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1,695,771 collected in 12 hours: Decatur students honored for role in Community Food Drive
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1,695,771 collected in 12 hours: Decatur students honored for role in Community Food Drive

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DECATUR — "Giving Tuesday" was a good day to honor Decatur students who gave it their all to collect food and money this fall. 

Organizers of the 18th annual WSOY Community Food Drive filled an Eisenhower High School theater to honor the top collectors for the annual event, held over 12 hours Oct. 4 at the Airport Plaza Kroger.

Eisenhower took the top honor, followed by St. Teresa High School in second, Our Lady of Lourdes Catholic in third, St. Patrick School in fourth and Mount Zion Intermediate in fifth. Each school received a check for their hard work and contributions.

“It’s not just doing the academic thing right, but also understanding the need to serve their community,” said Decatur schools Superintendent Paul Fregeau. “I’m proud of all of our buildings that participated.”

SECONDARY

Monticello student Collin Jones wraps donations at the Airport Plaza Kroger in Decatur on Oct. 4. 

Organizers of the food drive had a goal of raising 1.5 million pounds of food. They ended up collecting 1,695,771 dollars/pounds of food. 

The goods are distributed to community groups and those in need. 

Julia Livingston, executive director of Macon County CASA, organizes the Judy Mason Thanksgiving Basket Project.

“We were able to use our funds towards this year’s project of 4,000 boxes,” she said.

The boxes were given to families days before Thanksgiving.

INSIDE

Ed Bacon, executive director of the Northeast Community Fund, speaks at Eisenhower High School on Tuesday. Students were honored for their part in the 18th annual WSOY Community Food Drive in October. 

Competition among area schools has been a key component of the food drive.

The schools learned of their rankings at the end of the food drive. “The idea is to focus on that day,” said Brian Byers, vice president of development at Neuhoff Media.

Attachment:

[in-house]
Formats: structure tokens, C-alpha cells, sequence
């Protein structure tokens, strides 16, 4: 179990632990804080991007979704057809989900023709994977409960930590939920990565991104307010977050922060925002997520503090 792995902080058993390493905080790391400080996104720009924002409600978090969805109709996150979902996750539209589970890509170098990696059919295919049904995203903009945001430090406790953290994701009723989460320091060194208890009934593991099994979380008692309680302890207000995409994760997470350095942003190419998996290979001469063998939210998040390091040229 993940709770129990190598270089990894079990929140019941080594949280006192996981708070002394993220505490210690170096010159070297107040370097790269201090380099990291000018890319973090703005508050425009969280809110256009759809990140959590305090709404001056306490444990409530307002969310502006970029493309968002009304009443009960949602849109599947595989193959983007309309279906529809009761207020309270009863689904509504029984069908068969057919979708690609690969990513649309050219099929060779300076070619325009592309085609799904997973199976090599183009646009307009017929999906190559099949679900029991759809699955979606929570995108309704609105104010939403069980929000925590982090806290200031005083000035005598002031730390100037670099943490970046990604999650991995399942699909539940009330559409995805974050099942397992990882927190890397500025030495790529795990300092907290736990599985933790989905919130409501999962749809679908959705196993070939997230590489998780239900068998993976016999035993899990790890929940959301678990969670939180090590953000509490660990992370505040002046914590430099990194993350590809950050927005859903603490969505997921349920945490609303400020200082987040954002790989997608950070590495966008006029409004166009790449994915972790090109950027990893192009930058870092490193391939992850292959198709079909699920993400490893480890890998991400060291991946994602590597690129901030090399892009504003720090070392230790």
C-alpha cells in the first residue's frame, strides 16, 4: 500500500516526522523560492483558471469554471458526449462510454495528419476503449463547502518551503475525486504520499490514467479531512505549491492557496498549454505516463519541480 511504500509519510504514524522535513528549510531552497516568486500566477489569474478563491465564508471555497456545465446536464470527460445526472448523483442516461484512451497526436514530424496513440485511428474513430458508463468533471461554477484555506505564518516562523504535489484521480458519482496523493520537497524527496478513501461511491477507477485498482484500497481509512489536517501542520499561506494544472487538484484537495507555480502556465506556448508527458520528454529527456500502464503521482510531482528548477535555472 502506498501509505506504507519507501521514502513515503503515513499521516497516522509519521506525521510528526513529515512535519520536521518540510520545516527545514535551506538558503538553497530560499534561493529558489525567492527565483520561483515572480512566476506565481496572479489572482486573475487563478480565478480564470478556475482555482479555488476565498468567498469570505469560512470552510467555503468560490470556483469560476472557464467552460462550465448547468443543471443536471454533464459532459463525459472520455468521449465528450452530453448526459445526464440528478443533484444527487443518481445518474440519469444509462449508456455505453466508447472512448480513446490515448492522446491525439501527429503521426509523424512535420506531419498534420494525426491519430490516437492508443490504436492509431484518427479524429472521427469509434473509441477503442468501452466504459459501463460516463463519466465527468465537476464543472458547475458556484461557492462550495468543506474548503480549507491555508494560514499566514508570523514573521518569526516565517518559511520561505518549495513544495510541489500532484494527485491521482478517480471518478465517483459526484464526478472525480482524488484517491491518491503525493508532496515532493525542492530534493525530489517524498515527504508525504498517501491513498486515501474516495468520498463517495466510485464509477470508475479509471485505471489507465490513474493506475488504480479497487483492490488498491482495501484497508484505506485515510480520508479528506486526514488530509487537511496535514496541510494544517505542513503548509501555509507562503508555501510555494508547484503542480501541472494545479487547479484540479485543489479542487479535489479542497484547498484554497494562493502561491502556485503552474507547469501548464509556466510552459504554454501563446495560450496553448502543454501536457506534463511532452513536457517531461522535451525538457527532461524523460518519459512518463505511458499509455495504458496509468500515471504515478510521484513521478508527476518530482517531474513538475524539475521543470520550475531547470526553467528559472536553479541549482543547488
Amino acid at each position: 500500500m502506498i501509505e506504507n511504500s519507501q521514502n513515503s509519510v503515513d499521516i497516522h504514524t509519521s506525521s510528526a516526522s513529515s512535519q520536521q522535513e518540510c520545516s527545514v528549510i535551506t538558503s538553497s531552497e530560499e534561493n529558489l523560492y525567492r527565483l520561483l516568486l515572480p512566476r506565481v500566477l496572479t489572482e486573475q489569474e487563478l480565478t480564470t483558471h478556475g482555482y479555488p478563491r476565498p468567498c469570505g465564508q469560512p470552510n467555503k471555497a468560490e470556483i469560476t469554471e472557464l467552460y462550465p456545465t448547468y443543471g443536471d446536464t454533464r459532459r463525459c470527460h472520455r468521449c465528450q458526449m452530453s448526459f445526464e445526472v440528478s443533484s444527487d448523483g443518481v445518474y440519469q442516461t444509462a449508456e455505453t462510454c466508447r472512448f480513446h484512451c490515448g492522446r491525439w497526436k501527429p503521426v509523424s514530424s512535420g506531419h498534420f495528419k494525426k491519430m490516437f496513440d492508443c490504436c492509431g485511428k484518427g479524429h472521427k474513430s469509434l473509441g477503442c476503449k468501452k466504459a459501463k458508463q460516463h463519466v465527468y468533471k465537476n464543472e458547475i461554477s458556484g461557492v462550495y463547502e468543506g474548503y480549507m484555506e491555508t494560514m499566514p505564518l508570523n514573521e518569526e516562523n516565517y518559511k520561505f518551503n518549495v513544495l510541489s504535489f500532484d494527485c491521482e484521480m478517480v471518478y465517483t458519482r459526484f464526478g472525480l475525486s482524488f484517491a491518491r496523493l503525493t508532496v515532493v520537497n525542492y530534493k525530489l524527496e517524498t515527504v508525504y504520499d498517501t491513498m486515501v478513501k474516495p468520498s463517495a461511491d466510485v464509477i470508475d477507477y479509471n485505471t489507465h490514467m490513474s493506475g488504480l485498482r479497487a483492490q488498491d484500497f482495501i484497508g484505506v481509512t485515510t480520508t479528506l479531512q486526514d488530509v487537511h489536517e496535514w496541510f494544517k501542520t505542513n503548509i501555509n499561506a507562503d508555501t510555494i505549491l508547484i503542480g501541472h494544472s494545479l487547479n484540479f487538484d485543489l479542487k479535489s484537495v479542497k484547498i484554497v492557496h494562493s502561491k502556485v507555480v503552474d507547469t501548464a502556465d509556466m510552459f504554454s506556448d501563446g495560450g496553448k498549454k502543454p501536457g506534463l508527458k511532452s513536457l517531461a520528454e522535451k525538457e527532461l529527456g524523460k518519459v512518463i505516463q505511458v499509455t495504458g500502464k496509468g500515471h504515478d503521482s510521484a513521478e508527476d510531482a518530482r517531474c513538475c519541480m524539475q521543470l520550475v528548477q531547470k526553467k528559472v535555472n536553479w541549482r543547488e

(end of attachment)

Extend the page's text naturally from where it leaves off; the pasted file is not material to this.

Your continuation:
The first food drive 18 years ago gathered 35,000 pounds of food that filled a box truck. “That seemed like a ton of food,” Byers said. “This year, cash and donations included, would have been the equivalent of 23 semis lined up back to back.”

Food Drive organizer Kevin Breheny credits the success to the schools. “We knew the kids would really buy into wanting to help,” he said. “They got their parents involved, then their parishioners and churches involved.”

The WSOY Community Food Drive raised 1.6 million pounds of food. Here's how it all came together.

Eisenhower Principal Amy Zahm-Duncheon was able to encourage the students to participate in the food drive. “But it was a whole school effort,” she said.

The teachers included their students in competitions. Students also contributed during parties and homecoming celebrations.

This year, the school focused on monetary donations instead of food. “We just advertised and reached out to families,” Zahm-Duncheon said.

Eisenhower senior Zachariah Fuller was one of the participating students. “I would bring in a dollar or a few cans,” he said. “I always like to participate, but they encouraged me. It’s always fun whenever the whole school does it.”

The presentation on Tuesday coincided with Giving Tuesday, which has become a day for people to donate to causes and groups. 

For the food drive, cash awards were available through the sponsorships by Archer Daniels Midland, First Mid Bank and Trust and J.L. Hubbard Insurance and Bonds, a First Mid Insurance Group, Skeff Distributing, Jones and Thomas/JTnet, Decatur Back and Neck Center, Tickets N Trips, First Christian Church, Dale’s Southlake Pharmacy and Colee’s Corner Drugs, DynaGraphics, Kroger, Herald & Review, WAND-TV, United Way of Decatur and Mid Illinois, the Community Foundation and Neuhoff Media.

Byers said the school donations were equivalent to approximately $500,000, providing food through various organizations and agencies. “A lot of that money is going to be deposited in our new partners at the Central Illinois Food Bank where these pantries are going to buy even more food for their dollar than they ever have been before,” Byers said.

Grants were given to local agencies including Good Samaritan Inn, Northeast Community Fund, Big Blue Backpacks, Helping Hands Food Pantry and others.

Tate & Lyle representative Mike Womeldorf addressed the students and sponsors attending the ceremony. The company partnered with the Decatur Public Schools awarding the top five public schools with $500 gift cards during the last school board meeting.

According to Ed Bacon executive director for Northeast Community Fund, his agency serves approximately 200 needy families a day. “We have seen an increase in families,” he said. “Food insecurity exists here in Decatur.”

The agency offers assistance in various ways including financial and physical. “We are best known for our food pantry,” Bacon said. “It’s because of you that we’ve been able to stock our shelves and help people.”


PHOTOS: WSOY Community Food Drive through the years

Contact Donnette Beckett at (217) 421-6983. Follow her on Twitter: @donnettebHR

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